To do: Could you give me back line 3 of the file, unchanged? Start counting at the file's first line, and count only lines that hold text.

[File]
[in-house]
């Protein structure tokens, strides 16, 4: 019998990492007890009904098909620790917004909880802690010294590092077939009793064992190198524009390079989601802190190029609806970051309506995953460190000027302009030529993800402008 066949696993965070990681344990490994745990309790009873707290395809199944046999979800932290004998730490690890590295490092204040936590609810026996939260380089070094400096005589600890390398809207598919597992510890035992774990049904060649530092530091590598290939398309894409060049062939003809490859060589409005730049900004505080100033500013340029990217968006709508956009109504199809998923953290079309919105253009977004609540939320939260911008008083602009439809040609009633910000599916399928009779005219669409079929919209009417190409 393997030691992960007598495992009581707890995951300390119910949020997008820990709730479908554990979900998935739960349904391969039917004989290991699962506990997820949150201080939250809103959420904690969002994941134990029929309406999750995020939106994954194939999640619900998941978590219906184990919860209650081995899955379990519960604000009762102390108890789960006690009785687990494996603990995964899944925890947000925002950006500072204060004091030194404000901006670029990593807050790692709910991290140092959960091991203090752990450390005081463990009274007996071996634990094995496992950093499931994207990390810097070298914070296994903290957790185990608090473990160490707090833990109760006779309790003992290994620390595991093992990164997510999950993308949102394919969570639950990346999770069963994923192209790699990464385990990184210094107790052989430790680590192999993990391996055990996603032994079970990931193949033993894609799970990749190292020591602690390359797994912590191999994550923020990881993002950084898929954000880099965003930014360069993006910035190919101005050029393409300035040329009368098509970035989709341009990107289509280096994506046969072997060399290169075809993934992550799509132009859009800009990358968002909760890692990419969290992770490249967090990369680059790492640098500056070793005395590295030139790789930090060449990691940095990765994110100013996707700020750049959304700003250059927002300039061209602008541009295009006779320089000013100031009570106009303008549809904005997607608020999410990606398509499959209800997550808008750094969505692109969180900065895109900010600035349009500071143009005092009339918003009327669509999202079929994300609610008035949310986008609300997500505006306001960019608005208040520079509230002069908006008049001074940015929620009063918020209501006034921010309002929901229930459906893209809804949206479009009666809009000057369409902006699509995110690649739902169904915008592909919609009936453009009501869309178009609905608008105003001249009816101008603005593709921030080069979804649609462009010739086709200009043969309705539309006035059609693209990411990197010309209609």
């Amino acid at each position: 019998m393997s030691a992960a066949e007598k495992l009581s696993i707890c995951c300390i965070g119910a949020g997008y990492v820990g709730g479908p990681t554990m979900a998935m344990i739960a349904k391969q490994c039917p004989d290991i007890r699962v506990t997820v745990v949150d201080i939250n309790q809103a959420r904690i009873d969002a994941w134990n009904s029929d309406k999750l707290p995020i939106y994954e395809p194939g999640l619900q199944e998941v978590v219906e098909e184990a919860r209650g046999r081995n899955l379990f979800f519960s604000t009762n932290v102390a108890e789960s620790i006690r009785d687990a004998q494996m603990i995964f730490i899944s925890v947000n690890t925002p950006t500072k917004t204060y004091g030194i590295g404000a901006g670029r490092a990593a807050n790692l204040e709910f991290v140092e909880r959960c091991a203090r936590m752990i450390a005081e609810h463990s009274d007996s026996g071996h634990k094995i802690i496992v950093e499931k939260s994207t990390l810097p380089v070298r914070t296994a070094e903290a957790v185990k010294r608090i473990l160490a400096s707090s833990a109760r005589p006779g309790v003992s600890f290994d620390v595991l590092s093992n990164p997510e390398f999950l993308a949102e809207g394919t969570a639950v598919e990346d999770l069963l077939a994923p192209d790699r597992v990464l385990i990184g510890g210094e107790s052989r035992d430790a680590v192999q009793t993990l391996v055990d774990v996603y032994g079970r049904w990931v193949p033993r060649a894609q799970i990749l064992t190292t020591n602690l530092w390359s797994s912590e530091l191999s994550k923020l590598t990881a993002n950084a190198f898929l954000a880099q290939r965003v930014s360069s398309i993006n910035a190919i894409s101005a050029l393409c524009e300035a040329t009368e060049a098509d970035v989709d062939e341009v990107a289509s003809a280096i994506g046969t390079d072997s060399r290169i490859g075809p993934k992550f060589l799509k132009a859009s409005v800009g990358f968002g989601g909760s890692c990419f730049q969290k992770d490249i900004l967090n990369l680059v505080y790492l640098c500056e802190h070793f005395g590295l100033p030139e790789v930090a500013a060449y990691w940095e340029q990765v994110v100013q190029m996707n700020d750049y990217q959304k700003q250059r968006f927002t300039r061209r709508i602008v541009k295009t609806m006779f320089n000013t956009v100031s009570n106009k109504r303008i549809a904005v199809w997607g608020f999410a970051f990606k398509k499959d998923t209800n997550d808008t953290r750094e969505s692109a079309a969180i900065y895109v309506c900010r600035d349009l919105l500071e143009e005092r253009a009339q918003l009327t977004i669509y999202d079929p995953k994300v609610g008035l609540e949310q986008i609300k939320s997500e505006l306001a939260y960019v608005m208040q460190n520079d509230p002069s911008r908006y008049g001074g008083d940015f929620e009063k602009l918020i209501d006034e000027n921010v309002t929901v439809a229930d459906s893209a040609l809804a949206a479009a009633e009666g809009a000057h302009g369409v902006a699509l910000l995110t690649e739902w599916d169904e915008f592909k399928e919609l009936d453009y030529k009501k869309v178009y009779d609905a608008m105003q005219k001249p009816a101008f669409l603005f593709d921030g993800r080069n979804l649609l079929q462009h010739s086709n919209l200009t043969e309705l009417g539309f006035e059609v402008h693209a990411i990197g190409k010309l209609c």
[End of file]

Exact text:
């Amino acid at each position: 019998m393997s030691a992960a066949e007598k495992l009581s696993i707890c995951c300390i965070g119910a949020g997008y990492v820990g709730g479908p990681t554990m979900a998935m344990i739960a349904k391969q490994c039917p004989d290991i007890r699962v506990t997820v745990v949150d201080i939250n309790q809103a959420r904690i009873d969002a994941w134990n009904s029929d309406k999750l707290p995020i939106y994954e395809p194939g999640l619900q199944e998941v978590v219906e098909e184990a919860r209650g046999r081995n899955l379990f979800f519960s604000t009762n932290v102390a108890e789960s620790i006690r009785d687990a004998q494996m603990i995964f730490i899944s925890v947000n690890t925002p950006t500072k917004t204060y004091g030194i590295g404000a901006g670029r490092a990593a807050n790692l204040e709910f991290v140092e909880r959960c091991a203090r936590m752990i450390a005081e609810h463990s009274d007996s026996g071996h634990k094995i802690i496992v950093e499931k939260s994207t990390l810097p380089v070298r914070t296994a070094e903290a957790v185990k010294r608090i473990l160490a400096s707090s833990a109760r005589p006779g309790v003992s600890f290994d620390v595991l590092s093992n990164p997510e390398f999950l993308a949102e809207g394919t969570a639950v598919e990346d999770l069963l077939a994923p192209d790699r597992v990464l385990i990184g510890g210094e107790s052989r035992d430790a680590v192999q009793t993990l391996v055990d774990v996603y032994g079970r049904w990931v193949p033993r060649a894609q799970i990749l064992t190292t020591n602690l530092w390359s797994s912590e530091l191999s994550k923020l590598t990881a993002n950084a190198f898929l954000a880099q290939r965003v930014s360069s398309i993006n910035a190919i894409s101005a050029l393409c524009e300035a040329t009368e060049a098509d970035v989709d062939e341009v990107a289509s003809a280096i994506g046969t390079d072997s060399r290169i490859g075809p993934k992550f060589l799509k132009a859009s409005v800009g990358f968002g989601g909760s890692c990419f730049q969290k992770d490249i900004l967090n990369l680059v505080y790492l640098c500056e802190h070793f005395g590295l100033p030139e790789v930090a500013a060449y990691w940095e340029q990765v994110v100013q190029m996707n700020d750049y990217q959304k700003q250059r968006f927002t300039r061209r709508i602008v541009k295009t609806m006779f320089n000013t956009v100031s009570n106009k109504r303008i549809a904005v199809w997607g608020f999410a970051f990606k398509k499959d998923t209800n997550d808008t953290r750094e969505s692109a079309a969180i900065y895109v309506c900010r600035d349009l919105l500071e143009e005092r253009a009339q918003l009327t977004i669509y999202d079929p995953k994300v609610g008035l609540e949310q986008i609300k939320s997500e505006l306001a939260y960019v608005m208040q460190n520079d509230p002069s911008r908006y008049g001074g008083d940015f929620e009063k602009l918020i209501d006034e000027n921010v309002t929901v439809a229930d459906s893209a040609l809804a949206a479009a009633e009666g809009a000057h302009g369409v902006a699509l910000l995110t690649e739902w599916d169904e915008f592909k399928e919609l009936d453009y030529k009501k869309v178009y009779d609905a608008m105003q005219k001249p009816a101008f669409l603005f593709d921030g993800r080069n979804l649609l079929q462009h010739s086709n919209l200009t043969e309705l009417g539309f006035e059609v402008h693209a990411i990197g190409k010309l209609c």